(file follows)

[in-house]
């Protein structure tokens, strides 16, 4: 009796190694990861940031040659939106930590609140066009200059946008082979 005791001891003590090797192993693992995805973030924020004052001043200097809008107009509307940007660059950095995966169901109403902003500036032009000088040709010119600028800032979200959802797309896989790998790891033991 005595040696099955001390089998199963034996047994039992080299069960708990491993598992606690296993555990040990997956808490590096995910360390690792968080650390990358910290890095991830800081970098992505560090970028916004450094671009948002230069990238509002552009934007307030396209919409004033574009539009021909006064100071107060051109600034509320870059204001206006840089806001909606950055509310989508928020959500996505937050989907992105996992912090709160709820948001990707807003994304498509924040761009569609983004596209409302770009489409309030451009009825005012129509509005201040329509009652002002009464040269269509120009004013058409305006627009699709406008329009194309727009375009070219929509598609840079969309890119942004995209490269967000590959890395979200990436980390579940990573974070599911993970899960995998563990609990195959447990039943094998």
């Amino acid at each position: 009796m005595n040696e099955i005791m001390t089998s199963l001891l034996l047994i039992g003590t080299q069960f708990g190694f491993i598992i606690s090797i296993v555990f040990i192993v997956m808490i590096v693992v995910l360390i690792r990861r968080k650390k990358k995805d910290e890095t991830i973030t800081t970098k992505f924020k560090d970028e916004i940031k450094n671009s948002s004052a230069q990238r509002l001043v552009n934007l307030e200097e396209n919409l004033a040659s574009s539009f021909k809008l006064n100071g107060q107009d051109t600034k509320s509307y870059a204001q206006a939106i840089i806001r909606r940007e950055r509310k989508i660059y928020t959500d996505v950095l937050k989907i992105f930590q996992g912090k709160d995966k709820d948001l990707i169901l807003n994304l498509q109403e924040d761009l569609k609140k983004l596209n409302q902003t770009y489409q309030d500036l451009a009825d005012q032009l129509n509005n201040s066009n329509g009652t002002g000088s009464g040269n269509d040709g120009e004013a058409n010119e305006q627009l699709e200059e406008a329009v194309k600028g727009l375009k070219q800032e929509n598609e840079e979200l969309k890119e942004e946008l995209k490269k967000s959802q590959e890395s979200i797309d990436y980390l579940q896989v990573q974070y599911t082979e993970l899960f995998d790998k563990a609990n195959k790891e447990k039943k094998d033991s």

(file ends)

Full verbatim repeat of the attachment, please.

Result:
[in-house]
């Protein structure tokens, strides 16, 4: 009796190694990861940031040659939106930590609140066009200059946008082979 005791001891003590090797192993693992995805973030924020004052001043200097809008107009509307940007660059950095995966169901109403902003500036032009000088040709010119600028800032979200959802797309896989790998790891033991 005595040696099955001390089998199963034996047994039992080299069960708990491993598992606690296993555990040990997956808490590096995910360390690792968080650390990358910290890095991830800081970098992505560090970028916004450094671009948002230069990238509002552009934007307030396209919409004033574009539009021909006064100071107060051109600034509320870059204001206006840089806001909606950055509310989508928020959500996505937050989907992105996992912090709160709820948001990707807003994304498509924040761009569609983004596209409302770009489409309030451009009825005012129509509005201040329509009652002002009464040269269509120009004013058409305006627009699709406008329009194309727009375009070219929509598609840079969309890119942004995209490269967000590959890395979200990436980390579940990573974070599911993970899960995998563990609990195959447990039943094998």
């Amino acid at each position: 009796m005595n040696e099955i005791m001390t089998s199963l001891l034996l047994i039992g003590t080299q069960f708990g190694f491993i598992i606690s090797i296993v555990f040990i192993v997956m808490i590096v693992v995910l360390i690792r990861r968080k650390k990358k995805d910290e890095t991830i973030t800081t970098k992505f924020k560090d970028e916004i940031k450094n671009s948002s004052a230069q990238r509002l001043v552009n934007l307030e200097e396209n919409l004033a040659s574009s539009f021909k809008l006064n100071g107060q107009d051109t600034k509320s509307y870059a204001q206006a939106i840089i806001r909606r940007e950055r509310k989508i660059y928020t959500d996505v950095l937050k989907i992105f930590q996992g912090k709160d995966k709820d948001l990707i169901l807003n994304l498509q109403e924040d761009l569609k609140k983004l596209n409302q902003t770009y489409q309030d500036l451009a009825d005012q032009l129509n509005n201040s066009n329509g009652t002002g000088s009464g040269n269509d040709g120009e004013a058409n010119e305006q627009l699709e200059e406008a329009v194309k600028g727009l375009k070219q800032e929509n598609e840079e979200l969309k890119e942004e946008l995209k490269k967000s959802q590959e890395s979200i797309d990436y980390l579940q896989v990573q974070y599911t082979e993970l899960f995998d790998k563990a609990n195959k790891e447990k039943k094998d033991s």